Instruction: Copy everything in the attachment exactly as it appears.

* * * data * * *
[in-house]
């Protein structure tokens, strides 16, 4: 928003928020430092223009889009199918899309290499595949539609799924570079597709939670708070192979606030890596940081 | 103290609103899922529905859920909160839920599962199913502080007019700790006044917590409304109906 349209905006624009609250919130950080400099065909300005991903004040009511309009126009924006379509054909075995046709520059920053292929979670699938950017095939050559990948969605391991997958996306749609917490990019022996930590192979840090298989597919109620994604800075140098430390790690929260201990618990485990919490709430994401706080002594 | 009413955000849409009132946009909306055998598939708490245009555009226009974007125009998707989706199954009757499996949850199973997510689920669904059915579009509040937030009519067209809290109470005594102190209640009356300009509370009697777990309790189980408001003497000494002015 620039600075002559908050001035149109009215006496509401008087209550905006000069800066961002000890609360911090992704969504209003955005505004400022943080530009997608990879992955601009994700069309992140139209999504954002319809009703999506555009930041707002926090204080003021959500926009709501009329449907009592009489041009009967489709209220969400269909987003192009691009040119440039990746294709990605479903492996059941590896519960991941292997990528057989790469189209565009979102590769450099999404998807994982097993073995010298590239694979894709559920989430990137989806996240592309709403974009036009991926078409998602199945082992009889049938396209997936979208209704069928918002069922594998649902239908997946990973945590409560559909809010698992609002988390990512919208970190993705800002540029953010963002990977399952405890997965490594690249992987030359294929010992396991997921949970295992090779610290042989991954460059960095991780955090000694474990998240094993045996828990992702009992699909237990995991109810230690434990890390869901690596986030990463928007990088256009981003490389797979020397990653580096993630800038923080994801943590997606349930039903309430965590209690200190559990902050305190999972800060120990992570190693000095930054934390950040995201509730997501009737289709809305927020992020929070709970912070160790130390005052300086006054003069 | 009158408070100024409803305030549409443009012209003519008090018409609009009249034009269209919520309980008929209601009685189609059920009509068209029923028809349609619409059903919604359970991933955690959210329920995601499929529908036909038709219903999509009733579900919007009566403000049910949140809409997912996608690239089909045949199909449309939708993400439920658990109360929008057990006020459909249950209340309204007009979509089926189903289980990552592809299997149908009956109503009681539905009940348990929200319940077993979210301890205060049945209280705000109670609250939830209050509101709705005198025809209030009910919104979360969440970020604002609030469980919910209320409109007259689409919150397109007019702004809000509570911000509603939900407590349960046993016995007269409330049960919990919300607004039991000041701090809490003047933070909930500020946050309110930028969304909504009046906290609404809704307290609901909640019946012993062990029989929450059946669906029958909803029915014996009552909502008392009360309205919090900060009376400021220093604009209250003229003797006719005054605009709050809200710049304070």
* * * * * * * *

[in-house]
């Protein structure tokens, strides 16, 4: 928003928020430092223009889009199918899309290499595949539609799924570079597709939670708070192979606030890596940081 | 103290609103899922529905859920909160839920599962199913502080007019700790006044917590409304109906 349209905006624009609250919130950080400099065909300005991903004040009511309009126009924006379509054909075995046709520059920053292929979670699938950017095939050559990948969605391991997958996306749609917490990019022996930590192979840090298989597919109620994604800075140098430390790690929260201990618990485990919490709430994401706080002594 | 009413955000849409009132946009909306055998598939708490245009555009226009974007125009998707989706199954009757499996949850199973997510689920669904059915579009509040937030009519067209809290109470005594102190209640009356300009509370009697777990309790189980408001003497000494002015 620039600075002559908050001035149109009215006496509401008087209550905006000069800066961002000890609360911090992704969504209003955005505004400022943080530009997608990879992955601009994700069309992140139209999504954002319809009703999506555009930041707002926090204080003021959500926009709501009329449907009592009489041009009967489709209220969400269909987003192009691009040119440039990746294709990605479903492996059941590896519960991941292997990528057989790469189209565009979102590769450099999404998807994982097993073995010298590239694979894709559920989430990137989806996240592309709403974009036009991926078409998602199945082992009889049938396209997936979208209704069928918002069922594998649902239908997946990973945590409560559909809010698992609002988390990512919208970190993705800002540029953010963002990977399952405890997965490594690249992987030359294929010992396991997921949970295992090779610290042989991954460059960095991780955090000694474990998240094993045996828990992702009992699909237990995991109810230690434990890390869901690596986030990463928007990088256009981003490389797979020397990653580096993630800038923080994801943590997606349930039903309430965590209690200190559990902050305190999972800060120990992570190693000095930054934390950040995201509730997501009737289709809305927020992020929070709970912070160790130390005052300086006054003069 | 009158408070100024409803305030549409443009012209003519008090018409609009009249034009269209919520309980008929209601009685189609059920009509068209029923028809349609619409059903919604359970991933955690959210329920995601499929529908036909038709219903999509009733579900919007009566403000049910949140809409997912996608690239089909045949199909449309939708993400439920658990109360929008057990006020459909249950209340309204007009979509089926189903289980990552592809299997149908009956109503009681539905009940348990929200319940077993979210301890205060049945209280705000109670609250939830209050509101709705005198025809209030009910919104979360969440970020604002609030469980919910209320409109007259689409919150397109007019702004809000509570911000509603939900407590349960046993016995007269409330049960919990919300607004039991000041701090809490003047933070909930500020946050309110930028969304909504009046906290609404809704307290609901909640019946012993062990029989929450059946669906029958909803029915014996009552909502008392009360309205919090900060009376400021220093604009209250003229003797006719005054605009709050809200710049304070």